It's simple. Shortage of nurses (for whatever reasons) = shortage of nursing instructors. In my program it is one instructor to 8 students and there are still times when you can't do a skill or ask a question because your instructor is busy. Also, clinical instructors (as far as I know) must have a BSN and a lot of new nurses are coming from associate programs. Also, I don't think it is right to just let everyone come because we are short. It was very competitive to get into my program and if I had not got that ethic in before hand I would have never made it thru first semester. That being said- there are still some students that you have no idea how they got accepted and others that should have, it's not always a perfect system.
    lindarn likes this.
  12. Visit  nessajune21 profile page
    0
    Quote from NurseKatie08
    On that note, it is impossible to "slip by with D's" once you actually get in to most nursing programs. My college required that you get at least 74 (C) or higher in all nursing courses (won't even take a 73.999) I have heard of some schools that require 80 or higher. I'd be concerned about any nursing program that doesn't have a minimum grade requirement of at least C (depending on what a C is in your area.) I do agree that programs can't just let anyone in.
    That is exactly what I am saying. If we let anyone in, we would not be keeping our standards (74% and higher) up. The programs are competitive because they do not let substandard students (those slipping by with D's!) in.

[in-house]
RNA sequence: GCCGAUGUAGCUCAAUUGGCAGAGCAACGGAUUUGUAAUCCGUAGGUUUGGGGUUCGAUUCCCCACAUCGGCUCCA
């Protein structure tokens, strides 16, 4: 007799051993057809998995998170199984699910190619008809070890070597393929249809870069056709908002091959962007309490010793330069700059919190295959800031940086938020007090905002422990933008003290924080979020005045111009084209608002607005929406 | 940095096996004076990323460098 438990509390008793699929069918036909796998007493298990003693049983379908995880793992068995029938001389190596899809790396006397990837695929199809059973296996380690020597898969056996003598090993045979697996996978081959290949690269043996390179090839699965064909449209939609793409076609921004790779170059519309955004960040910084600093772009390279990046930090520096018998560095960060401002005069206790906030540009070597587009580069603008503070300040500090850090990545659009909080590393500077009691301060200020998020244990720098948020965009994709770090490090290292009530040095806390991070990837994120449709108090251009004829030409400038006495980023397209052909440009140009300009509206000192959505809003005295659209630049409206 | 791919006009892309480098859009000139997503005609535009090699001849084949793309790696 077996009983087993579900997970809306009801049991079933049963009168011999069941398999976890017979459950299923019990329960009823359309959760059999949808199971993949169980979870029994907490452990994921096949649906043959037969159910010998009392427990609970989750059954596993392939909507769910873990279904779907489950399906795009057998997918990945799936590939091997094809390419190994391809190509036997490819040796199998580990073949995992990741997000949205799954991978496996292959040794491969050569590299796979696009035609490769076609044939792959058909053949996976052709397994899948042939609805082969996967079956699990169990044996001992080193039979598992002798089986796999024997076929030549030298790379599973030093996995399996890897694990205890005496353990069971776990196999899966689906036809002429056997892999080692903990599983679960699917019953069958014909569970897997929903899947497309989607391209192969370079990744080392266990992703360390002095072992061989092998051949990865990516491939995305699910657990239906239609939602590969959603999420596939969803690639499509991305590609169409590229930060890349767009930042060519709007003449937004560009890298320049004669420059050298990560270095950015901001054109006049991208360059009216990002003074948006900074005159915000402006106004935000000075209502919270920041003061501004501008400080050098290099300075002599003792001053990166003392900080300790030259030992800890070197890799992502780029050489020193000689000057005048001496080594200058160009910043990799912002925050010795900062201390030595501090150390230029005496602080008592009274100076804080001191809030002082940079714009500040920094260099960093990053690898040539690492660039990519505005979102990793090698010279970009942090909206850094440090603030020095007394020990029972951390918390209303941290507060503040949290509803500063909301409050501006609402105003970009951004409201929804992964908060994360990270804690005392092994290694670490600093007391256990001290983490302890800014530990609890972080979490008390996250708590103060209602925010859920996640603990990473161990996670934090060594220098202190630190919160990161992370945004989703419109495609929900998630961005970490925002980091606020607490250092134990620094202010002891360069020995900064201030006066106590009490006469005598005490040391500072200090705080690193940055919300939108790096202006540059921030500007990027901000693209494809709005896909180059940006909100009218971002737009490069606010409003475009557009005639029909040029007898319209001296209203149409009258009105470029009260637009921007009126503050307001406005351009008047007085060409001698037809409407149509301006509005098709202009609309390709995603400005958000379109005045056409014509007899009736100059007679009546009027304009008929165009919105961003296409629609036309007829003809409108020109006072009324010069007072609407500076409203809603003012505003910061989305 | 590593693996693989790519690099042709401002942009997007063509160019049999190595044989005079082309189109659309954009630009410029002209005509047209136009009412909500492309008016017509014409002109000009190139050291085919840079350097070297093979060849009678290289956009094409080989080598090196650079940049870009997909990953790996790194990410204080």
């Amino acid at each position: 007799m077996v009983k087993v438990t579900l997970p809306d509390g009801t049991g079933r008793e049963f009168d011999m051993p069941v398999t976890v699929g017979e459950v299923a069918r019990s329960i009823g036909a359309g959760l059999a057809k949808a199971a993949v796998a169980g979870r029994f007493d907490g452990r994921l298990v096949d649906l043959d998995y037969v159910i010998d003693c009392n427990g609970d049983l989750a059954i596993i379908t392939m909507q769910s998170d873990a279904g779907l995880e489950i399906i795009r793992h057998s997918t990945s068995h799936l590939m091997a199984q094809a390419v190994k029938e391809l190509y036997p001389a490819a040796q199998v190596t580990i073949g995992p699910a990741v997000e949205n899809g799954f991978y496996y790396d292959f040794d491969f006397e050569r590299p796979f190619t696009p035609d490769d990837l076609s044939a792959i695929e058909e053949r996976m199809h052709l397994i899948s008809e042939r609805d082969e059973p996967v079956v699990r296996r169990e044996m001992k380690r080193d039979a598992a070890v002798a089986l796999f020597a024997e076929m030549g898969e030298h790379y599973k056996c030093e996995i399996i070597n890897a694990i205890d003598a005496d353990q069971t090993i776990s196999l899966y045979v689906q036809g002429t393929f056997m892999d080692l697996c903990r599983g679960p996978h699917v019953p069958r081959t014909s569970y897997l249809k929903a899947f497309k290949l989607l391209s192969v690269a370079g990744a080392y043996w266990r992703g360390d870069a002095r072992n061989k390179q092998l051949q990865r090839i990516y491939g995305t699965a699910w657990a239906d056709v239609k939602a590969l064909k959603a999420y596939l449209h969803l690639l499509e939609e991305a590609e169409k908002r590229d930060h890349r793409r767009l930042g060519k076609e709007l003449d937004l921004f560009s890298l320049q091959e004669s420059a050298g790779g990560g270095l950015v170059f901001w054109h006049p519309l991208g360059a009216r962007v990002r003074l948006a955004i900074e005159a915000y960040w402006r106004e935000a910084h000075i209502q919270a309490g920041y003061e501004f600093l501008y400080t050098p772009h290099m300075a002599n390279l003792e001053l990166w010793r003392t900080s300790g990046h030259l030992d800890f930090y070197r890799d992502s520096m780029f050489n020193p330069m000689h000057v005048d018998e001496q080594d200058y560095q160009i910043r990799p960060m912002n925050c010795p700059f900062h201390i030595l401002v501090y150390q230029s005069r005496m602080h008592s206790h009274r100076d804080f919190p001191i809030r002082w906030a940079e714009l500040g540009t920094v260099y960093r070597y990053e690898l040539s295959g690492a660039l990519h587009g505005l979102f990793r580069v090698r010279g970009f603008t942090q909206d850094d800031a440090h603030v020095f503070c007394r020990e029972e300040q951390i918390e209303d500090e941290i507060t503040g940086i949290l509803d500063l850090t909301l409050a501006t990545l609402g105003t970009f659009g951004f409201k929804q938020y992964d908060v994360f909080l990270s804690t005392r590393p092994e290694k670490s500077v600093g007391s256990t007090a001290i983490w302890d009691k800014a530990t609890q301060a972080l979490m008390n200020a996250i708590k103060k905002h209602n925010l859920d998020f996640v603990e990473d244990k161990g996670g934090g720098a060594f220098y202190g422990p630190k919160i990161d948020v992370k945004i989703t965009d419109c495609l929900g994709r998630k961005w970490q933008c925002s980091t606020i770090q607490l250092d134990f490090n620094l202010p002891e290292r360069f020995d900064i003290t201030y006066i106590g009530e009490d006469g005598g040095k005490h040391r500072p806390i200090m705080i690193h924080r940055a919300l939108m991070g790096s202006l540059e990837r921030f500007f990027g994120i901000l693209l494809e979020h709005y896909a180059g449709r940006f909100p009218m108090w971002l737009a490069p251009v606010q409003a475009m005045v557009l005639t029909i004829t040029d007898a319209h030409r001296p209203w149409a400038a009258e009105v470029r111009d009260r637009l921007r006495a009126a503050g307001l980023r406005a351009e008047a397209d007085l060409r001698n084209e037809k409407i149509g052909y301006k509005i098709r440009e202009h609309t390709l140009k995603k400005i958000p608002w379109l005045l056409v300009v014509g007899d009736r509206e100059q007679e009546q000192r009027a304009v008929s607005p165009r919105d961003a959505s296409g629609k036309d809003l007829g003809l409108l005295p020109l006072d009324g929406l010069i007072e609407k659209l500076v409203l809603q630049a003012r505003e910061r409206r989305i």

13. Visit  MissKitty21 profile page
    0
    If you do well in your prerequisites, it isn't hard to get into nursing school!
    However, I do agree that there are limited student positions available due to a deficit in nursing instructors.
    I also believe that it may seem so difficult to get in to many students because the standards are so high now. Aside from the many A students that apply, a lot of C students also try to get in as well. Programs can't let just anyone in. As a PP already pointed out, I wouldn't want a grade D nurse taking care of me either (hence the 74%+ requirements)! These programs have standards to uphold to their students and the community that these future nurses will be serving!
  14. Visit  Dash4JW profile page
    0
    Quote from NurseKatie08
    On that note, it is impossible to "slip by with D's" once you actually get in to most nursing programs. My college required that you get at least 74 (C) or higher in all nursing courses (won't even take a 73.999) I have heard of some schools that require 80 or higher. I'd be concerned about any nursing program that doesn't have a minimum grade requirement of at least C (depending on what a C is in your area.) I do agree that programs can't just let anyone in.
    My program req'd C's in all pre-requisite coursework, but if you didn't have upwards of a 3.5 gpa, you probably wouldn't get in. Then, you had to have an 80% in each nursing class to continue with each course during the 1st year and an 87% average to move on to the 2nd year.